“How to Lie with Statistics” was a handy little guide that used to be required reading for journalism students and economics majors not so long ago. This book came to mind recently as we’ve followed the ongoing debate about the rate of doctors accepting or turning away Medicare patients. Columbia Journalism Review’s, Trudy Lieberman, tackled the issue:
“The (Wall Street) Journal had reported that last year, according to the Centers for Medicare and Medicaid Services, 9,539 physicians opted out of Medicare, up from 3,700 in 2009. It noted an American Academy of Family Physicians survey that found the proportion of family physicians accepting new Medicare patients was 81 percent last year, down from 83 percent in 2010. Furthermore, the Journal reported, reimbursement rates weren’t the only issue: some doctors were dropping out of the system because Medicare is too intrusive in their practices. Mary Jane Minkin, a gynecologist at the Yale School of Medicine, quit when she saw patients’ gynecological records displayed on electronic records which made them available to other providers they consulted. ‘There’s no reason the dermatologist has to know about my patients’ libido issues,’ she told the paper.
Reasonably interesting stuff. But also somewhat incomplete, as Diamond (Dan Diamond of California Healthline) writes: ‘What the Journal didn’t report is that, per CMS, the number of physicians who agreed to accept Medicare patients continues to grow year-over-year, from 705,568 in 2012 to 735,041 in 2013. And other providers aren’t turning down Medicare, either. The number of nurse practitioners participating in the program has only gone up, Jan Towers of the American Academy of Nurse Practitioners told California Healthline.’
USA Today also reports, “More Doctors accepting Medicare patients”.
“The number of physicians accepting new Medicare patients rose by one-third between 2007 and 2011 and is now higher than the number of physicians accepting new private insurance patients, according to a Department of Health and Human Services report obtained by USA TODAY.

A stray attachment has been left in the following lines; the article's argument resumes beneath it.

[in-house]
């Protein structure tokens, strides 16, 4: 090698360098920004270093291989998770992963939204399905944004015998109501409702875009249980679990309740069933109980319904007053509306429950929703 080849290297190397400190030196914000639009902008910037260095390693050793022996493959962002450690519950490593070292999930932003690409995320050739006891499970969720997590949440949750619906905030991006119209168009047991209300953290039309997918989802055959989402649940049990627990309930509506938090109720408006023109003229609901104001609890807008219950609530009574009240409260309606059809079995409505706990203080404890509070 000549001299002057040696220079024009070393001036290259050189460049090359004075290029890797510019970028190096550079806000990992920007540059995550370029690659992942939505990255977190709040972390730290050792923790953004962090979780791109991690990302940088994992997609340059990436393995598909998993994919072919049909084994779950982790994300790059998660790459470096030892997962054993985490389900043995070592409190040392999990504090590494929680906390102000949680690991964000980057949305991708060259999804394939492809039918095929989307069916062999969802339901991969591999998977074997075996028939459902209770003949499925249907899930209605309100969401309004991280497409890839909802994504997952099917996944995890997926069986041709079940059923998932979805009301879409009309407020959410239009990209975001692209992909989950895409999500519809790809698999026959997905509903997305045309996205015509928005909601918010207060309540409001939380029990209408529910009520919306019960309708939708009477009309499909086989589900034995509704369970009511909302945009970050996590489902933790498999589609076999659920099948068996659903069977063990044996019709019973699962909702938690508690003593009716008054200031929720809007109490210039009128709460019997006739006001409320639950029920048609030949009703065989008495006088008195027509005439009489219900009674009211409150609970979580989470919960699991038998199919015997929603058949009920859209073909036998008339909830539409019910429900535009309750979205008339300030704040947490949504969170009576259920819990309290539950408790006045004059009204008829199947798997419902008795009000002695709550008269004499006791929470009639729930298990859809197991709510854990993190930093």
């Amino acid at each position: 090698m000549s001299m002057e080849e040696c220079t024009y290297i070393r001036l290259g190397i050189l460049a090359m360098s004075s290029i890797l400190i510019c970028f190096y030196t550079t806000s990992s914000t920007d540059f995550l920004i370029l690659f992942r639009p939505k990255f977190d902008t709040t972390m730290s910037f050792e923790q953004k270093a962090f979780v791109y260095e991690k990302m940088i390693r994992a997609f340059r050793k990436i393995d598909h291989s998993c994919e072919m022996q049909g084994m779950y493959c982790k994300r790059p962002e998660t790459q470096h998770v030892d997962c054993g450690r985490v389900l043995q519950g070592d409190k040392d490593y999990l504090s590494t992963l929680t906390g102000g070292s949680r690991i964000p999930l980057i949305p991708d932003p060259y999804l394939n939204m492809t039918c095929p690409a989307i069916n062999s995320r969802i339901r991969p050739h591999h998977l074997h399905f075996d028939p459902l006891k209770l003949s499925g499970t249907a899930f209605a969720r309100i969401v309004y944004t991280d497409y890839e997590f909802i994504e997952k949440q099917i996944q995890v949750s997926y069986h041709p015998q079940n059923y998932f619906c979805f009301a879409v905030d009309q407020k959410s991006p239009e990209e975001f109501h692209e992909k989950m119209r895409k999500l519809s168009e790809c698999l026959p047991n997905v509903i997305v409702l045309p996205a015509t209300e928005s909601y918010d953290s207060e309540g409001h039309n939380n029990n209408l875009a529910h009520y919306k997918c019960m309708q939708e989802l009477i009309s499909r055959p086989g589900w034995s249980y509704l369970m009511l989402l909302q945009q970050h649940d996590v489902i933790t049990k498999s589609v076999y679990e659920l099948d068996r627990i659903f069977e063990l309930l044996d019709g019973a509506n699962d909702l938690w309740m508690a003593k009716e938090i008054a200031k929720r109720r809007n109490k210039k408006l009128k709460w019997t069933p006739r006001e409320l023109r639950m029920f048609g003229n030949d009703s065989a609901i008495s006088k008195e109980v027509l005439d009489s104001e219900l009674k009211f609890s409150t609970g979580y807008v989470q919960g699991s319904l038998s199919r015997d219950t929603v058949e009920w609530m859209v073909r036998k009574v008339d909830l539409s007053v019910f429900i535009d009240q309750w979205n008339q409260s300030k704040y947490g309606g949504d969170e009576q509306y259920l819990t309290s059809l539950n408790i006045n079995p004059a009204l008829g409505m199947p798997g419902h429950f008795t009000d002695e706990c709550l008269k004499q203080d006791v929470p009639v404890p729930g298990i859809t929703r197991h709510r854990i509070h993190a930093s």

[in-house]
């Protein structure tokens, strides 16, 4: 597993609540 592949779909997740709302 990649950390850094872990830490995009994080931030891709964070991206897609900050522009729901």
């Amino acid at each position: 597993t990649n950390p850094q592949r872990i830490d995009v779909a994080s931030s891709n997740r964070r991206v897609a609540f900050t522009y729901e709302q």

In 2007, about 925,000 doctors billed Medicare for their services. In 2011, that number had risen to 1.25 million, according to the report by the HHS Office of the Assistant Secretary for Planning and Evaluation.
‘I think the report comes at a time when people are asking questions about Medicare,’ said Jonathan Blum, principal deputy administrator for the Center for Medicare Services. ‘It provides a more complete picture of how physicians choose to participate in the Medicare system.’
“Ninety percent of office-based physicians accept new Medicare patients, a rate similar to those who take privately insured patients, researchers found. The rate of Medicare patients who say they can find a new doctor in a timely manner is similar to those who are privately insured, the report said.
Medpac found 28% of beneficiaries had a tough time finding a doctor who accepted Medicare last year, but Blum said that's also similar to privately insured rates. “
Threatening that doctors will leave Medicare is an annual rallying cry from physicians forced to fight against hugely unacceptable rate decreases mandated by a flawed formula that Congress simply must fix. For seniors, keeping their doctors is vitally important. It’s unfortunate that they’ve become the pawns in the battle to fix the physicians payment formula – something we agree must happen.
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